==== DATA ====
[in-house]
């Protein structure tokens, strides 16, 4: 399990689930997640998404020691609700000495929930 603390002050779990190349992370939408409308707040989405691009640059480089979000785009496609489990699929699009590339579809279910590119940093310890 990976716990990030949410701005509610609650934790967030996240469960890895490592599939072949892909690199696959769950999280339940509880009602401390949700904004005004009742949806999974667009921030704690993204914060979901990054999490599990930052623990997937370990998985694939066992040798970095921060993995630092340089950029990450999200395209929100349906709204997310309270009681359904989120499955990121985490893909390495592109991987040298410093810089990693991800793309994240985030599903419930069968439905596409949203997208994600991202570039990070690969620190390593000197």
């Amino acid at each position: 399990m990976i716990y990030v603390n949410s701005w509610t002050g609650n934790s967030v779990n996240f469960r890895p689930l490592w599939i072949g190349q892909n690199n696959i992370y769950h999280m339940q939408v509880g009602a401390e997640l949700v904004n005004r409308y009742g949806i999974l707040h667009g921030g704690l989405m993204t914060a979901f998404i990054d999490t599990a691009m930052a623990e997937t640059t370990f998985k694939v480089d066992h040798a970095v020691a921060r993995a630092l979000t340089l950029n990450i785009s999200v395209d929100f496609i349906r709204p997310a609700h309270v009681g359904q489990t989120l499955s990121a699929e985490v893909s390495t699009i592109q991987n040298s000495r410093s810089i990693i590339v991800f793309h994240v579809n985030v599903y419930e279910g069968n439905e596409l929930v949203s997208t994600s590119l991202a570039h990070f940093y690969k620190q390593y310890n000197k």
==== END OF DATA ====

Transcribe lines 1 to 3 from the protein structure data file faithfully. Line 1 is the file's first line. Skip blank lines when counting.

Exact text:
[in-house]
């Protein structure tokens, strides 16, 4: 399990689930997640998404020691609700000495929930 603390002050779990190349992370939408409308707040989405691009640059480089979000785009496609489990699929699009590339579809279910590119940093310890 990976716990990030949410701005509610609650934790967030996240469960890895490592599939072949892909690199696959769950999280339940509880009602401390949700904004005004009742949806999974667009921030704690993204914060979901990054999490599990930052623990997937370990998985694939066992040798970095921060993995630092340089950029990450999200395209929100349906709204997310309270009681359904989120499955990121985490893909390495592109991987040298410093810089990693991800793309994240985030599903419930069968439905596409949203997208994600991202570039990070690969620190390593000197």
């Amino acid at each position: 399990m990976i716990y990030v603390n949410s701005w509610t002050g609650n934790s967030v779990n996240f469960r890895p689930l490592w599939i072949g190349q892909n690199n696959i992370y769950h999280m339940q939408v509880g009602a401390e997640l949700v904004n005004r409308y009742g949806i999974l707040h667009g921030g704690l989405m993204t914060a979901f998404i990054d999490t599990a691009m930052a623990e997937t640059t370990f998985k694939v480089d066992h040798a970095v020691a921060r993995a630092l979000t340089l950029n990450i785009s999200v395209d929100f496609i349906r709204p997310a609700h309270v009681g359904q489990t989120l499955s990121a699929e985490v893909s390495t699009i592109q991987n040298s000495r410093s810089i990693i590339v991800f793309h994240v579809n985030v599903y419930e279910g069968n439905e596409l929930v949203s997208t994600s590119l991202a570039h990070f940093y690969k620190q390593y310890n000197k």